SAO PAULO – A former executive of Brazil's state-run energy company told a congressional panel on Tuesday that he began accepting bribes from some of the county's top construction firms 18 years ago.
According to federal prosecutors, the scheme involved the payment of at least $800 million in bribes and other funds by big construction and engineering firms in return for inflated contracts with Petrobras. They have said that part of that money was transferred to the governing Workers Party and other top parties for political campaigns.
In a session broadcast live by the Globo TV network, Pedro Barusco told lawmakers that as part of a plea bargain deal with prosecutors, he has agreed to repatriate some $100 million he deposited in bank accounts overseas.
Barusco, the first witness to be questioned by the panel, said he and other company executives took the initiative to approach the companies for bribes in 1997.
But by 2003, "that practice had become more widespread and institutionalized," he added.
He said the ruling Worker's Party received twice as much as he did in illegal payments, "which makes me estimate that between $150 million and $200 million went to the Workers' Party."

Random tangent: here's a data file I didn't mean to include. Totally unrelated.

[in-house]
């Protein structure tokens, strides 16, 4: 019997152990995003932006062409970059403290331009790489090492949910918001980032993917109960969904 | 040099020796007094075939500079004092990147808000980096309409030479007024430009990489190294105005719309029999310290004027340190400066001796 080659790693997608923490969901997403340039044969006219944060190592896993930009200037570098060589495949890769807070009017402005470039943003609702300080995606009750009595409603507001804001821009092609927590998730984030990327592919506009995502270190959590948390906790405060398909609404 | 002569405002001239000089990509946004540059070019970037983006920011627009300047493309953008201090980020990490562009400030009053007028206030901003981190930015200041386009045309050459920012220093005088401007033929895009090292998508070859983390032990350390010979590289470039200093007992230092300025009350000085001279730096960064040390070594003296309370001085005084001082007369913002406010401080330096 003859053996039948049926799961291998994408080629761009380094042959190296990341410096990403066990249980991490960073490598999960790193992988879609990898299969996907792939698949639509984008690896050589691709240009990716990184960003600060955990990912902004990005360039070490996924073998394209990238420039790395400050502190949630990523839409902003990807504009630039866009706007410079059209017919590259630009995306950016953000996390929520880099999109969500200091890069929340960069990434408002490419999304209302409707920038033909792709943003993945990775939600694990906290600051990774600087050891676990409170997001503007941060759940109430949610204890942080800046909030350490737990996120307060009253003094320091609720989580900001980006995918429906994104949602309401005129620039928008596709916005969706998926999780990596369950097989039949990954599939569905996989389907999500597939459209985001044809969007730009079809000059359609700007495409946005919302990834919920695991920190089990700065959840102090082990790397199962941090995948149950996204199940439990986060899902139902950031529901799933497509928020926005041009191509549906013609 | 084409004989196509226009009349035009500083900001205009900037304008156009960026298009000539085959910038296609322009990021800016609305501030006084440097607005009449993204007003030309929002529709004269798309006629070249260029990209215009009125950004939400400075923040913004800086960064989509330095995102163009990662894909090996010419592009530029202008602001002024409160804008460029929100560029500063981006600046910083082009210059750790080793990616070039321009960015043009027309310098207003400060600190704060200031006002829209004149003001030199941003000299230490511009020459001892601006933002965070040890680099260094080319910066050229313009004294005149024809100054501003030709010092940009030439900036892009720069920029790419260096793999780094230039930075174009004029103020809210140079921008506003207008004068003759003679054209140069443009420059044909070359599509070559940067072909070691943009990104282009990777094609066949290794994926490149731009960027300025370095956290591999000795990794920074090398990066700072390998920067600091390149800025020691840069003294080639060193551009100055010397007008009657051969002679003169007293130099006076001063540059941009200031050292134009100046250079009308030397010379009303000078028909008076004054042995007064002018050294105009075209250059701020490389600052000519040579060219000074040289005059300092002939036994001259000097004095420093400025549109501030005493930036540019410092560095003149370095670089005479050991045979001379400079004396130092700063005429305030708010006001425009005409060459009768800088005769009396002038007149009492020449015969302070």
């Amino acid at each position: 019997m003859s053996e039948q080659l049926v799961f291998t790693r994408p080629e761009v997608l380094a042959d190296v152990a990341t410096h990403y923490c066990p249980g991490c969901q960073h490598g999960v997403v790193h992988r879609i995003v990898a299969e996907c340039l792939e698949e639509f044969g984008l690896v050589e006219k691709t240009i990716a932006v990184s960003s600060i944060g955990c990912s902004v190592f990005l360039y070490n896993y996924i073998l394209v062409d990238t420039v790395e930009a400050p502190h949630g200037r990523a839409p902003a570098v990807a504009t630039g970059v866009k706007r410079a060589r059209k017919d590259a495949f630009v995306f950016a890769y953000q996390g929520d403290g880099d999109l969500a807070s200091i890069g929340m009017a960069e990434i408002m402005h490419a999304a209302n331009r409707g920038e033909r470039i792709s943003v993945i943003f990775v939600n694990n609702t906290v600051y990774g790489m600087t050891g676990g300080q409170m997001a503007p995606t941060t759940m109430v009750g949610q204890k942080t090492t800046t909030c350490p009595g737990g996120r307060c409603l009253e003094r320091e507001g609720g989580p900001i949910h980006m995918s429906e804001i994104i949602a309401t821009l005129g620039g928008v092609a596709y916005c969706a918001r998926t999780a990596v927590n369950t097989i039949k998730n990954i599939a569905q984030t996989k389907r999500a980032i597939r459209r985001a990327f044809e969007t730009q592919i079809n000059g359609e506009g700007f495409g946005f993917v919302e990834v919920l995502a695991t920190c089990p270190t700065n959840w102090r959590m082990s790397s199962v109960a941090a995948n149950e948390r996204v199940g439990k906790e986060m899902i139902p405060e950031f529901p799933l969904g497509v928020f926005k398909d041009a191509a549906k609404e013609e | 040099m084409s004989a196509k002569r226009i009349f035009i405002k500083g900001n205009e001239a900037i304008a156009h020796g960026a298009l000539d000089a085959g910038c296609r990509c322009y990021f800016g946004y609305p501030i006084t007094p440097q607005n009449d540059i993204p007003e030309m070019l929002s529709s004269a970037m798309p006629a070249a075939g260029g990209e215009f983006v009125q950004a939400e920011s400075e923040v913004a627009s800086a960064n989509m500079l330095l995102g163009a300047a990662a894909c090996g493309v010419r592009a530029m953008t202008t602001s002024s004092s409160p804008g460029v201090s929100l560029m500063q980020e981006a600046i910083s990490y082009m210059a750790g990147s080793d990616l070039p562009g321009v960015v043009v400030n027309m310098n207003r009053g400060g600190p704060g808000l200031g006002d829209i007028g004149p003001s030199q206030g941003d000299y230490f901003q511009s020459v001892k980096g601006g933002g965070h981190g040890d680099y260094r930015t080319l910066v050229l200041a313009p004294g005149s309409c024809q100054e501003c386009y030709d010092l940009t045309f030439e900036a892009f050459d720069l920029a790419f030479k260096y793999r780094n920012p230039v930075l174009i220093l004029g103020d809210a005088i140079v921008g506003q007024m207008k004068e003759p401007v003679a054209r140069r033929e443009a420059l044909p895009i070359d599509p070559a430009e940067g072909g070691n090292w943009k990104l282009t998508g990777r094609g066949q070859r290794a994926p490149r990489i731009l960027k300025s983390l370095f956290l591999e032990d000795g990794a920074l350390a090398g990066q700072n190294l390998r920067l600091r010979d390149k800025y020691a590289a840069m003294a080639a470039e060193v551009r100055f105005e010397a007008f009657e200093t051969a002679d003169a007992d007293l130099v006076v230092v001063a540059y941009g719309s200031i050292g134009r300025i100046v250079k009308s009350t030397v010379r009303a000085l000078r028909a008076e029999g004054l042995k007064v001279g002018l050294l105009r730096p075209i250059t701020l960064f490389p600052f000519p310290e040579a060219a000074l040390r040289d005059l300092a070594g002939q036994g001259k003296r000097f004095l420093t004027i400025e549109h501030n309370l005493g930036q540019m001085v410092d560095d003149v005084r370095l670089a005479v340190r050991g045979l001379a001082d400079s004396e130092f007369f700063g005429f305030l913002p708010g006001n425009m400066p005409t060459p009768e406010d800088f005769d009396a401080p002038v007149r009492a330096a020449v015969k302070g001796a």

Last week, the Supreme Court ruled that 54 top politicians be investigated for alleged ties to the kickback scheme.
Under Brazilian law, the Supreme Court has to approve any investigation of legislators or top officials in the executive branch. Any criminal charges or trials of such figures must also must be approved and judged by the top court.
Black market money dealers who struck plea bargain deals with prosecutors have said they helped move the money around along with former top Petrobras executives who acknowledged raking in hundreds of millions in bribes.
Among those to be investigated are former president and current senator Fernando Collor, who was forced from the presidency by a corruption scandal in 1992.
Also to be investigated are Senate leader Renan Calheiros and Eduardo Cunha, who heads the lower house. Both are members of the powerful Brazilian Democratic Movement Party, part of the governing coalition.